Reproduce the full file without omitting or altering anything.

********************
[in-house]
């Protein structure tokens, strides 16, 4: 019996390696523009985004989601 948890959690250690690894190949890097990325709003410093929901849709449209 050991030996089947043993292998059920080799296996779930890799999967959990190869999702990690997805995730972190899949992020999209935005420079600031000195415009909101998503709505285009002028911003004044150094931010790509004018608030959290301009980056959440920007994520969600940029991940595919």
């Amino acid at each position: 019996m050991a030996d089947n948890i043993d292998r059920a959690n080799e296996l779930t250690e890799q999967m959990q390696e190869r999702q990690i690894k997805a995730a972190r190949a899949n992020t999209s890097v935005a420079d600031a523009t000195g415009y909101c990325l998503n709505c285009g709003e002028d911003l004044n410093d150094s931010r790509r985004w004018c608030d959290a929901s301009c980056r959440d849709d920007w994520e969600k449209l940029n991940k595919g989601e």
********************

[in-house]
């Protein structure tokens, strides 16, 4: 019996390696523009985004989601 948890959690250690690894190949890097990325709003410093929901849709449209 050991030996089947043993292998059920080799296996779930890799999967959990190869999702990690997805995730972190899949992020999209935005420079600031000195415009909101998503709505285009002028911003004044150094931010790509004018608030959290301009980056959440920007994520969600940029991940595919």
């Amino acid at each position: 019996m050991a030996d089947n948890i043993d292998r059920a959690n080799e296996l779930t250690e890799q999967m959990q390696e190869r999702q990690i690894k997805a995730a972190r190949a899949n992020t999209s890097v935005a420079d600031a523009t000195g415009y909101c990325l998503n709505c285009g709003e002028d911003l004044n410093d150094s931010r790509r985004w004018c608030d959290a929901s301009c980056r959440d849709d920007w994520e969600k449209l940029n991940k595919g989601e």